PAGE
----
One of the surprises that I found in my recent trip to Israel was the vibrant cafe and restaurant scene in Tel Aviv. Not just abundance of Kosher food establishments, there was a renaissance of non-kosher gourmet restaurant of all nationality as well. Topolopompo was an Asian Fusion restaurant inspired by Southeast Asia and Indochina style of cooking. Many dishes had a familiar ring to it, but the names were all lost in translation. There was an English menu, but it did not do any justice to what came out on the plate.
Located at downtown Tel Aviv, the newest opening was tucked away in a corner only identifiable by the Checkpoint Software building at the junction. This new Asian Grill by Avi Konforty offers top design and fantastic dishes, bringin style, taste and atmosphere at its best
Some of the items had very Asian sounding names, like Sate Ga, Yang Yu Bing, Yung Ro, etc. Looking at the description, you can guessed where the inspiration of the names came from (Sate=Indonesia, Ga=Thai, Yung Ro = Chinese Yang Rou 羊肉).
From the open kitchen, you can see some Asian faces working behind the counter. An open-fire oven typical in a pizzeria worked side-by-side with Asia-style big fire woks left no doubts that it will be fusion food.
The dinner started with complimentary kimchi. This really reminded me of old school Chinese restaurants in Singapore that always give you a small plate of pickles (usually cucumber, carrots, radishes).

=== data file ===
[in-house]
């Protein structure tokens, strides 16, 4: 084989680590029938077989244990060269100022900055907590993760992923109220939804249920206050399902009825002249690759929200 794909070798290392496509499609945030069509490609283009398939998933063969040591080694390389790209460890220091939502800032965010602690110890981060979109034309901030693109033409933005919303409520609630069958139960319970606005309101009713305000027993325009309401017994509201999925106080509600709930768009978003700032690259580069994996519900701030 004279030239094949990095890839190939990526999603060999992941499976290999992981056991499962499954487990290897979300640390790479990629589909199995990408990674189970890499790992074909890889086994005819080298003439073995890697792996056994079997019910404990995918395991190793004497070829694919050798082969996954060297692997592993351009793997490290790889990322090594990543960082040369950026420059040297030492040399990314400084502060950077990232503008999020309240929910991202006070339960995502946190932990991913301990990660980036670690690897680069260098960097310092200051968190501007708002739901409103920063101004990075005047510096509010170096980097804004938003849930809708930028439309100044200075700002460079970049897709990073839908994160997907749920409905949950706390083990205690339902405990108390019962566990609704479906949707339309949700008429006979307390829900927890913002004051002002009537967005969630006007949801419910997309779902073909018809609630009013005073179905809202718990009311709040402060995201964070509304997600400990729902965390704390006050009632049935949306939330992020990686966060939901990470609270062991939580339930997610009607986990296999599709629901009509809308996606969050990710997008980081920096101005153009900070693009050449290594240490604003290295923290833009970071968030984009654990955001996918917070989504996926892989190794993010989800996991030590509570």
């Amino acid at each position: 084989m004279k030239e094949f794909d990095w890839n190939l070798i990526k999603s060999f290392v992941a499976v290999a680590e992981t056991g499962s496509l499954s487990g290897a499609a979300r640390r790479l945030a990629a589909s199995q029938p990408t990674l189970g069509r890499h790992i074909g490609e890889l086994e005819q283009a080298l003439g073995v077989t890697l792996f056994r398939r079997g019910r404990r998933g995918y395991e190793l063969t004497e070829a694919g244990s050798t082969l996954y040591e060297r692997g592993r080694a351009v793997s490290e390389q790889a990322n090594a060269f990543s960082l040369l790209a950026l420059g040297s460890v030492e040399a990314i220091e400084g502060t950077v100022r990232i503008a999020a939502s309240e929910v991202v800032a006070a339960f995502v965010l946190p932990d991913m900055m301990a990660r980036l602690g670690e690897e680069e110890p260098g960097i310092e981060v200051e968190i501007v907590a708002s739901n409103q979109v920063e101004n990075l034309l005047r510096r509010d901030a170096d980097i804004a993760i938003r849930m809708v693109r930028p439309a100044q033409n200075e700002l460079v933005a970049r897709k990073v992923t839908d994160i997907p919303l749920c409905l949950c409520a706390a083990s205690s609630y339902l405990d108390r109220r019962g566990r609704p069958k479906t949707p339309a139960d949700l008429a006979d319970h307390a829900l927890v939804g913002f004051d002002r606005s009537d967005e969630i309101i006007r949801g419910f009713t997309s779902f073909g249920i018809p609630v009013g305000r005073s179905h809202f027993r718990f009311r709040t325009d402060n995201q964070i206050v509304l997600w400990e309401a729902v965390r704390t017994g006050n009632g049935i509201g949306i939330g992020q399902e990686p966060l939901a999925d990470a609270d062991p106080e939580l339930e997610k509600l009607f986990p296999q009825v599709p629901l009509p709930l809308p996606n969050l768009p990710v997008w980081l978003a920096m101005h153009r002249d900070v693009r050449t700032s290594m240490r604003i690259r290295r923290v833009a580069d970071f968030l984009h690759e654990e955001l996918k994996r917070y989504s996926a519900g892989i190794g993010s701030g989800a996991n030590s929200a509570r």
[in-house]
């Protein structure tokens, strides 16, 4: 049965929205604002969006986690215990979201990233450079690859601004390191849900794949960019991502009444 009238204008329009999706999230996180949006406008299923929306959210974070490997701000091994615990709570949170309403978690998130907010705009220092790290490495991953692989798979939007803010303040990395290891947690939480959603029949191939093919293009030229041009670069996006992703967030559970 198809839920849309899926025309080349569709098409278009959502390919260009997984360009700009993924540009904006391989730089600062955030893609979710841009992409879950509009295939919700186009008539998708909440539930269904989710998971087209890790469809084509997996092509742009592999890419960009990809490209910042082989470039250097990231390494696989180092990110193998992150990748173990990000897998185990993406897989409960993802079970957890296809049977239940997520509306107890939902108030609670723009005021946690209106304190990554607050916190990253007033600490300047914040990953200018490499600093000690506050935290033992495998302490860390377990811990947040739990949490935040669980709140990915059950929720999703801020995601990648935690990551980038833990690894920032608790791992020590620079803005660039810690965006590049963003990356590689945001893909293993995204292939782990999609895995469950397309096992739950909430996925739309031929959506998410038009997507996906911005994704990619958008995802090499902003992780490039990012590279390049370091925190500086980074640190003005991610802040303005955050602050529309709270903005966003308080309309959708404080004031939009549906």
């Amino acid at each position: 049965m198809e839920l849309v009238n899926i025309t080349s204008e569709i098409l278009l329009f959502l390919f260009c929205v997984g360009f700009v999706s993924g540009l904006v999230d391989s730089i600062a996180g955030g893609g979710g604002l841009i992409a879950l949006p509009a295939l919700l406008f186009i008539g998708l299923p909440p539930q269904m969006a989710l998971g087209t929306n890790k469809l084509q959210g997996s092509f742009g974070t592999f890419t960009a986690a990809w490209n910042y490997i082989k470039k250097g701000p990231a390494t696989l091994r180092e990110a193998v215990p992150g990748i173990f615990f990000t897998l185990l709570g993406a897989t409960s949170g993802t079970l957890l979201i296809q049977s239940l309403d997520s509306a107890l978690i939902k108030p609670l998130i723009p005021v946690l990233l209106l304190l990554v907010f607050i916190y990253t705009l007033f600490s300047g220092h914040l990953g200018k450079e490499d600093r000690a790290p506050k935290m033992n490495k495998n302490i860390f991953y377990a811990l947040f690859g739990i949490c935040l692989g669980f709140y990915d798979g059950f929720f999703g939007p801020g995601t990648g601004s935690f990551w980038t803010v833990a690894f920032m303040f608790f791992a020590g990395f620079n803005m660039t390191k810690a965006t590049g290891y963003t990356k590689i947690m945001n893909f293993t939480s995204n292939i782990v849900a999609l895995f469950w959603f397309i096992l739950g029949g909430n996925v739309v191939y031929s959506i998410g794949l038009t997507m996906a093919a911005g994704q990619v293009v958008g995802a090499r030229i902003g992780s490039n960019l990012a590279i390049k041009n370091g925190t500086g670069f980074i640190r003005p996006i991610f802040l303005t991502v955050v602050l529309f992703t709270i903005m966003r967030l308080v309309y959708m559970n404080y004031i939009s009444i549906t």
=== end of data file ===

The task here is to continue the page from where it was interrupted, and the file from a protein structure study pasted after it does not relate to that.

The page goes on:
Although they mentioned kimchi, it really tasted like the pickles we had. And the slightly creamy texture of the sauce reminded us that this was a Fusion restaurant.
We started with “Yang Yu Bing” – Chinese pancake, green onions, lamb, cumin and fennel. As I tried to figure out what Yang Yu Bing might mean (洋芋餅？羊與餅？)
Yung Ro was similar to the Xinjiang BBQ Lamb Sticks 羊肉串 – bits of lamb barbecued and flavoured by cummins, chilli and salt Tasty starter for a good dinner to come.
This was a complicated dish to eat. You have the mint and other condiments, you have the beef sticks, and you have the lettuce wrap. You combined the 3 into a taco-style wrap and then dipped it in the sweet-sour sauce. Tasty.
The taste was not quite Korean. The yogurt sauce complimented the beef quite nicely with the heat provided by the Korean chilli sauce. The pickles had Chinese origins.
The fillet of sea bass was seasoned with salt and pepper and fried on the skin side until crispy. Then it was rested on a broth of zesty soy sauce. I would have enjoyed this dish for the fish along, but it was not normal for us to put lemon to fish, unlike in the West.
Crispy skin chicken coated with a spicy sauce that had lots of peppercorns, you got that Szechuan numbing effect that took away the rest of the taste. Not my favourite dish for the evening, but it was an interesting addition to the menu.
The surprise was the Chinese bun – this is the Hap Chui Bao 荷葉包 that we used for Braised Pork. With the same condiments (parsley, peanut, lettuce) and a piece of charsiu, this was reminisced of the tasty Taiwanese GuaBao.
The service was good and attentive, except the level of English can be limited with some. Location was a challenge to find as most cabbies would not be able to find it straight away. If you have been in Israel for a long time and need a quick reminder of home, this is a must-visit.
Sulelim 14, Tel Aviv
opening hours: Sunday – Saturday 12:00 – 19:00